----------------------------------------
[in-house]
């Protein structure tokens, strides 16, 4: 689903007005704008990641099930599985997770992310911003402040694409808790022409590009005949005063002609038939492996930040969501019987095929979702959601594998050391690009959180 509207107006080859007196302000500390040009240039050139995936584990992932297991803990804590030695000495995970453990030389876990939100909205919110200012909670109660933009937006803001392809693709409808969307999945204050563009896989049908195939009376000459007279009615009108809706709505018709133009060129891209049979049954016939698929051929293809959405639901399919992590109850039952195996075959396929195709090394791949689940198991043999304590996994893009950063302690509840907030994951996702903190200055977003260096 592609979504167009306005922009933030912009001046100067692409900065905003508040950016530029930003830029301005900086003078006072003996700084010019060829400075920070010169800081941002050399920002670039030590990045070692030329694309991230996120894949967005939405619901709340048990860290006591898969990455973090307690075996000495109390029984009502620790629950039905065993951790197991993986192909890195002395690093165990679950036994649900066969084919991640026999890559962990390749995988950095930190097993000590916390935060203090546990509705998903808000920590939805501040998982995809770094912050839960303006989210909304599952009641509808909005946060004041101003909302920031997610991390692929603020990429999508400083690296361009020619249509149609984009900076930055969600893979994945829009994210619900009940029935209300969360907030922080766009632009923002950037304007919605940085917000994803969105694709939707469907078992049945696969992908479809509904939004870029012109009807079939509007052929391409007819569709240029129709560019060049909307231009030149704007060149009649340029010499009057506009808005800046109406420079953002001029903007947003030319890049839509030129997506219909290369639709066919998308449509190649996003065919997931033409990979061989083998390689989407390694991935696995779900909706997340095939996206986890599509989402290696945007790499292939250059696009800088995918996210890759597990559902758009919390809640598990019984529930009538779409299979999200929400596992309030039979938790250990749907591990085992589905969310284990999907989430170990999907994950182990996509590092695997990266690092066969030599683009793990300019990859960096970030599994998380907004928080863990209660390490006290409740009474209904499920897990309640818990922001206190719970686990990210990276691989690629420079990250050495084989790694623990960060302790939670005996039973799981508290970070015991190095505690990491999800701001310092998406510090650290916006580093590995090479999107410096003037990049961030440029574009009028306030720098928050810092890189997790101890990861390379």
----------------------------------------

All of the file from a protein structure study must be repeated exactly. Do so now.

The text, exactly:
[in-house]
């Protein structure tokens, strides 16, 4: 689903007005704008990641099930599985997770992310911003402040694409808790022409590009005949005063002609038939492996930040969501019987095929979702959601594998050391690009959180 509207107006080859007196302000500390040009240039050139995936584990992932297991803990804590030695000495995970453990030389876990939100909205919110200012909670109660933009937006803001392809693709409808969307999945204050563009896989049908195939009376000459007279009615009108809706709505018709133009060129891209049979049954016939698929051929293809959405639901399919992590109850039952195996075959396929195709090394791949689940198991043999304590996994893009950063302690509840907030994951996702903190200055977003260096 592609979504167009306005922009933030912009001046100067692409900065905003508040950016530029930003830029301005900086003078006072003996700084010019060829400075920070010169800081941002050399920002670039030590990045070692030329694309991230996120894949967005939405619901709340048990860290006591898969990455973090307690075996000495109390029984009502620790629950039905065993951790197991993986192909890195002395690093165990679950036994649900066969084919991640026999890559962990390749995988950095930190097993000590916390935060203090546990509705998903808000920590939805501040998982995809770094912050839960303006989210909304599952009641509808909005946060004041101003909302920031997610991390692929603020990429999508400083690296361009020619249509149609984009900076930055969600893979994945829009994210619900009940029935209300969360907030922080766009632009923002950037304007919605940085917000994803969105694709939707469907078992049945696969992908479809509904939004870029012109009807079939509007052929391409007819569709240029129709560019060049909307231009030149704007060149009649340029010499009057506009808005800046109406420079953002001029903007947003030319890049839509030129997506219909290369639709066919998308449509190649996003065919997931033409990979061989083998390689989407390694991935696995779900909706997340095939996206986890599509989402290696945007790499292939250059696009800088995918996210890759597990559902758009919390809640598990019984529930009538779409299979999200929400596992309030039979938790250990749907591990085992589905969310284990999907989430170990999907994950182990996509590092695997990266690092066969030599683009793990300019990859960096970030599994998380907004928080863990209660390490006290409740009474209904499920897990309640818990922001206190719970686990990210990276691989690629420079990250050495084989790694623990960060302790939670005996039973799981508290970070015991190095505690990491999800701001310092998406510090650290916006580093590995090479999107410096003037990049961030440029574009009028306030720098928050810092890189997790101890990861390379």